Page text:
Health

Happy New Year: Let’s Enhance Our GIS Skills Together

I’m wishing everyone a 2023 filled with happiness, good luck, and the very best of health!

For me, January 1st is always a special occasion. I absolutely love the annual process of welcoming in a new year. Despite having done it 58 times, it never ceases to bring a sense of possibility and ambition to the fore. This year, I’m going to share one of my resolutions with you and invite you to join me in accomplishing a worthy goal – building and modernizing Health GIS skills.

Before we get into the specifics of this goal, I’d like to share my annual resolution process with you. In keeping with the spirit of the occasion, I begin by internalizing my inner Janus. As you may know, Janus, the Roman god for which January was named, is the god of beginnings, gates, doorways, transitions, time, passages, frames and endings. He is often pictured with two faces – one that looks backward and one that looks forward. That’s exactly what I like to do.

Looking backward, I review my prior year’s resolutions – assessing my progress on each one and documenting my final conclusions. I usually achieve about 70-75% of my goals. This year, having just completed the process, I was closer to about 50%. You might not be impressed, but I’m still thrilled that I made so much progress. Did I mention that I had 40 resolutions for 2022? Completion of 20 goals is a big deal!

Looking forward, I build a series of goals that revolve around several life areas: health and personal care, financial, recreation, household, career, social/family/personal. Ultimately, I’m trying to use my goal setting to help achieve a sense of life balance while also adopting new behaviors and enriching myself. Each goal is a relatively SMART goal, meant to be measurable at the end of the year (or at some specific point during the year). It all works pretty well for me.

This year, I thought I’d add a bit of transparency to one of my career goals – building and modernizing my GIS skills. Prior to joining Esri as the Chief Medical Officer, I had great desktop GIS abilities since they were an integral part of my research and teaching program at the University of California Davis. And while I know an awful lot about GIS, constant product updates, changes, and releases requires me to also refine my GIS skills from time to time.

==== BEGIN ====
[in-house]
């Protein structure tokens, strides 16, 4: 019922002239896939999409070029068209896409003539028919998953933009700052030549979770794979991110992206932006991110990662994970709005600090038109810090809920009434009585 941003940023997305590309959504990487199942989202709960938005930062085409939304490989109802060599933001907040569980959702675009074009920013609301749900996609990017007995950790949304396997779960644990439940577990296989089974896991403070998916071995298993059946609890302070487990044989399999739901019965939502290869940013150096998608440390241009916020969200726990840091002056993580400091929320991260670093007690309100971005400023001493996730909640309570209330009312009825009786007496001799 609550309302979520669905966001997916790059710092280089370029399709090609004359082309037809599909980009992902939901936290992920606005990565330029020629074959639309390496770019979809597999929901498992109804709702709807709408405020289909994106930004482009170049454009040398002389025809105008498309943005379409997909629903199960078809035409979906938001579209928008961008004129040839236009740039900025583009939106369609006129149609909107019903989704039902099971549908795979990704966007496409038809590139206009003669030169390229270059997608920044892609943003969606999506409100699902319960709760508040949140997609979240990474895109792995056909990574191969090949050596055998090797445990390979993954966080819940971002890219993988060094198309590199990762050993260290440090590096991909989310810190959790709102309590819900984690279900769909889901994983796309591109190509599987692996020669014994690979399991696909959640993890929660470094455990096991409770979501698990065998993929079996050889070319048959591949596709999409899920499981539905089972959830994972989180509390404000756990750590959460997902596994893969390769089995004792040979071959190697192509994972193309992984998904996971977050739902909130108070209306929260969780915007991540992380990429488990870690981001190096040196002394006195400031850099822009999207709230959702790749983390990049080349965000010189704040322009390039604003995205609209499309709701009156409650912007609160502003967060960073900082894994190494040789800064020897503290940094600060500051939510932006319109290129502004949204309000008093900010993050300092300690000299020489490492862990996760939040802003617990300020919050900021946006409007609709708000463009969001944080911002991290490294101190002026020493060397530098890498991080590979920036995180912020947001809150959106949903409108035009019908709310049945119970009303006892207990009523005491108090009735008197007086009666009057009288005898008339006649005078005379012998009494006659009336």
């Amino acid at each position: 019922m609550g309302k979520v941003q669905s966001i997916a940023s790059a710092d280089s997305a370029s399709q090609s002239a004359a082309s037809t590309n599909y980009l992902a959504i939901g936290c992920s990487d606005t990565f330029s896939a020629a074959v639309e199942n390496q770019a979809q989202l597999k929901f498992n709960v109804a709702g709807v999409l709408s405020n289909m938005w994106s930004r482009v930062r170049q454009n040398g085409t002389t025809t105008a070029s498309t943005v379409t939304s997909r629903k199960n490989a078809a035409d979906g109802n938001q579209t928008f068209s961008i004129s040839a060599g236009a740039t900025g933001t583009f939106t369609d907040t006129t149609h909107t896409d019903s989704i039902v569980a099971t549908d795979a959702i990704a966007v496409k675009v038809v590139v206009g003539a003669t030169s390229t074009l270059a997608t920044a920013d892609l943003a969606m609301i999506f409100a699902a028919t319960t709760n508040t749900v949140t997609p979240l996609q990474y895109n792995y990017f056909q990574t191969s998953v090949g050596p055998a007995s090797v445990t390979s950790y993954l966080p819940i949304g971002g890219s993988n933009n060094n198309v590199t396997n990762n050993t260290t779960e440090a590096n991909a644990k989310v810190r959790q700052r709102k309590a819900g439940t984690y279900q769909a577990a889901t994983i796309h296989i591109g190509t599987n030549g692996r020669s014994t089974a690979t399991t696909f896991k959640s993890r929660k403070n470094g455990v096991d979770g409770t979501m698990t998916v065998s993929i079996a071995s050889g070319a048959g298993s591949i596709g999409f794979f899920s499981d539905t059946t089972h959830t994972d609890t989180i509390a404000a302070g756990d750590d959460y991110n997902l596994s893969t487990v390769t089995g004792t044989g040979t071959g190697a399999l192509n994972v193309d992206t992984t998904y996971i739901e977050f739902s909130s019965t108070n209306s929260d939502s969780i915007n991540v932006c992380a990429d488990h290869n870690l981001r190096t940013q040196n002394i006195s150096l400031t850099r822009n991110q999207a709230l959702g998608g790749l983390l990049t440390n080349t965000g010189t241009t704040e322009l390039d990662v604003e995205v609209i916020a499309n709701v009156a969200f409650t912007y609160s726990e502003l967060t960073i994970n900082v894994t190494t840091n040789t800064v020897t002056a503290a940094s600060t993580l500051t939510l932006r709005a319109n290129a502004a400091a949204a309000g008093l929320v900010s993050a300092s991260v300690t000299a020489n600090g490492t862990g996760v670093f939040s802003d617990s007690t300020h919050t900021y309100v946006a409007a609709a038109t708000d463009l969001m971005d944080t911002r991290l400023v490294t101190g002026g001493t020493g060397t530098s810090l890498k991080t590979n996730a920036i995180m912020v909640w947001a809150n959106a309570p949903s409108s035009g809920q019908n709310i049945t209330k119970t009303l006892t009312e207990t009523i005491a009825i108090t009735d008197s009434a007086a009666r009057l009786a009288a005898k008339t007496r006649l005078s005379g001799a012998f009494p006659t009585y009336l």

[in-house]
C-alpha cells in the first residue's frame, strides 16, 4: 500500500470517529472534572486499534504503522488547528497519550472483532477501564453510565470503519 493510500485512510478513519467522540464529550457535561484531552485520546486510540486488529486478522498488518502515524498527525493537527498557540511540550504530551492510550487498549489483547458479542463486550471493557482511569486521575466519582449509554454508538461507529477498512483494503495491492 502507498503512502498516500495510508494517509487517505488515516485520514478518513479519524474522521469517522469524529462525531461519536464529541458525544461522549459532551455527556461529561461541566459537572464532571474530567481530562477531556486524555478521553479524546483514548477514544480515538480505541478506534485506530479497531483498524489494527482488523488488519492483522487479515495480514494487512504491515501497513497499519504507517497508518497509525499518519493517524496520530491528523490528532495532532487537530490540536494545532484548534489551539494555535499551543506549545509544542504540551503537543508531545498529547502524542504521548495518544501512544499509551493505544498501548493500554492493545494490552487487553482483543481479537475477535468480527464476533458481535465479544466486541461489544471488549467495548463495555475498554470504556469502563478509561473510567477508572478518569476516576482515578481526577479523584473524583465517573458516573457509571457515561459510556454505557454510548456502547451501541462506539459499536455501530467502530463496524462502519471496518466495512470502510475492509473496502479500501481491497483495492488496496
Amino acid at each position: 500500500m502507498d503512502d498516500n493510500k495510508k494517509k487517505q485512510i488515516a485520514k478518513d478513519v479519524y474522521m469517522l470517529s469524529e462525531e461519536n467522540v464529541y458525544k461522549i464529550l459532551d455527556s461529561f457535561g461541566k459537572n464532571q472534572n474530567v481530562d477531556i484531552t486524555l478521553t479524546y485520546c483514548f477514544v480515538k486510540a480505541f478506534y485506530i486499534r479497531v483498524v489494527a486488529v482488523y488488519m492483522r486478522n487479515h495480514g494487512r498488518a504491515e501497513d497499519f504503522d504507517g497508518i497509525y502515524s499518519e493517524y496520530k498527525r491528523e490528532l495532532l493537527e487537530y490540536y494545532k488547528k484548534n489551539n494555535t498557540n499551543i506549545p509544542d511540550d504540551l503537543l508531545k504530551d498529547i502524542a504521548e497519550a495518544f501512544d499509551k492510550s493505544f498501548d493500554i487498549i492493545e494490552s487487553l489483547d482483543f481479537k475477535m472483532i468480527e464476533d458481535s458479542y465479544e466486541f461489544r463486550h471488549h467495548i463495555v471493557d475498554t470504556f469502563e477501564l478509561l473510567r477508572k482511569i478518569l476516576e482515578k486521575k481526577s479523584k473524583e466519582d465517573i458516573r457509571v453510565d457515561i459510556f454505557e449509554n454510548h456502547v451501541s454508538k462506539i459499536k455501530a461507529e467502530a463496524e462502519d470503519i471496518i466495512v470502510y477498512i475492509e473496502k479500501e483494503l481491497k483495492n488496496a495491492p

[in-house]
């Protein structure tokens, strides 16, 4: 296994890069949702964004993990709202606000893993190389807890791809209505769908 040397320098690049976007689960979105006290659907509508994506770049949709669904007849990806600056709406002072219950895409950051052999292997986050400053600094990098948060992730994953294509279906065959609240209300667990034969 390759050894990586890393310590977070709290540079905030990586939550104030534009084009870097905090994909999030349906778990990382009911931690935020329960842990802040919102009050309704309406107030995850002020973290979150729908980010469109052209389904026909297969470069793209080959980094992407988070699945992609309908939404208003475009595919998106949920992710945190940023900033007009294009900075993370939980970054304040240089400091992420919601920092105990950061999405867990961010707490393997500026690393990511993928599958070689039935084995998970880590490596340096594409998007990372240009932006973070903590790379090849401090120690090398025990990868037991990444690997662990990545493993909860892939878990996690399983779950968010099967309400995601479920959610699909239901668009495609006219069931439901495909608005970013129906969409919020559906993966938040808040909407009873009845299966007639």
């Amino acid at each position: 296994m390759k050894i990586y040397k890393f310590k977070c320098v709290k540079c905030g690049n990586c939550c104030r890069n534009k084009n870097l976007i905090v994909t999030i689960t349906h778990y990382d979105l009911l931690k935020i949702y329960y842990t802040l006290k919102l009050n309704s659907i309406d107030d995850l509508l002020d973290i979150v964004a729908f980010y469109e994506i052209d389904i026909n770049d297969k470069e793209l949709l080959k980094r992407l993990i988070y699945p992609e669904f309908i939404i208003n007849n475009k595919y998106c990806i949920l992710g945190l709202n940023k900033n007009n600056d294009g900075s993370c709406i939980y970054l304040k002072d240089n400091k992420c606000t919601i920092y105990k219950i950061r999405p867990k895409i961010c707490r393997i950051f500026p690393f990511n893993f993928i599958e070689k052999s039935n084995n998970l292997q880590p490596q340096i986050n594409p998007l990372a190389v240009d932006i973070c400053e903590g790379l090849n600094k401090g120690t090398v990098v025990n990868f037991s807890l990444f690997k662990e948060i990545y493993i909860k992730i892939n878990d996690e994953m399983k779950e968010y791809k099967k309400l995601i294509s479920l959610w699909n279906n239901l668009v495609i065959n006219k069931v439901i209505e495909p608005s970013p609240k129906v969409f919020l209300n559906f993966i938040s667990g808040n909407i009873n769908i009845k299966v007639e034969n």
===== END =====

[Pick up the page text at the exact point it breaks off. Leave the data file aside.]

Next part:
So here’s the goal:

Work through each lesson in the Health GIS Curriculum by August 1, 2023.

Here’s how I’ll approach it:

Those of you who know me, know that I’m passionate about my work and I strongly believe that a geographic approach to many health challenges could really change the game. However, too few epidemiologists, data scientists, health analysts, informatics professionals, CIOs and other executives know the capabilities of GIS software nor how to use it. This curriculum was meant to build those skills quickly with focused lessons using real-world scenarios. While you could take advantage of any number of opportunities to learn Health GIS – this is perhaps the most streamlined approach yet. It’s free and you can do it on your own time.

Want to join me? Completing Section 1 – Introduction to GIS Fundaments is the goal for January. The section has 10 tutorials that amount to about 8 hours of training. It’s the longest of the 6 sections in the curriculum. It’s a good thing we’re doing this first while our motivation is high! I know we can do it.

Let’s get started. I’d really love to hear from you. Are you resolving to join me in this challenge? As you go through the lessons, you can provide feedback (there is a button for that on the front page of the curriculum to make it easy). Let me know if you have suggestions to make this better or ideas for new Health GIS tutorials. I’m listening and I’ll know exactly what you’re talking about since I’m doing it too.

Here’s to advancing our Health GIS community with up-to-date technology skills. 2023 is already looking like its going to be a great year!

Happy New Year!

About the author

Dr. Este Geraghty, MD, MS, MPH, CPH, GISP, is the Chief Medical Officer at Esri where she leads strategy and messaging for the Health and Human Services sector. Dr. Geraghty has been with Esri since 2014 and has led business development and solution development in the market. During her time at Esri, Dr. Geraghty has helped organizations around the world use location intelligence to combat Zika virus, finish the fight against polio, grapple with the opioid crisis, combat homelessness, enhance health preparedness and response, inform strategic planning, optimize healthcare access, and traverse the COVID-19 pandemic while tackling inequity. Formerly the Deputy Director of the Center for Health Statistics and Informatics with the California Department of Public Health, Dr. Geraghty led the state vital records and public health informatics programs. There she engaged in statewide initiatives in meaningful use, health information exchange, open data and interoperability. While serving as an Associate Professor of Clinical Internal Medicine at the University of California at Davis she conducted research on geographic approaches to influencing health policy and advancing community development programs. In addition to her degrees in Medicine, Medical Informatics and Public Health, Dr. Geraghty is also a board-certified public health professional (CPH) and a Geographic Information Systems Professional (GISP).

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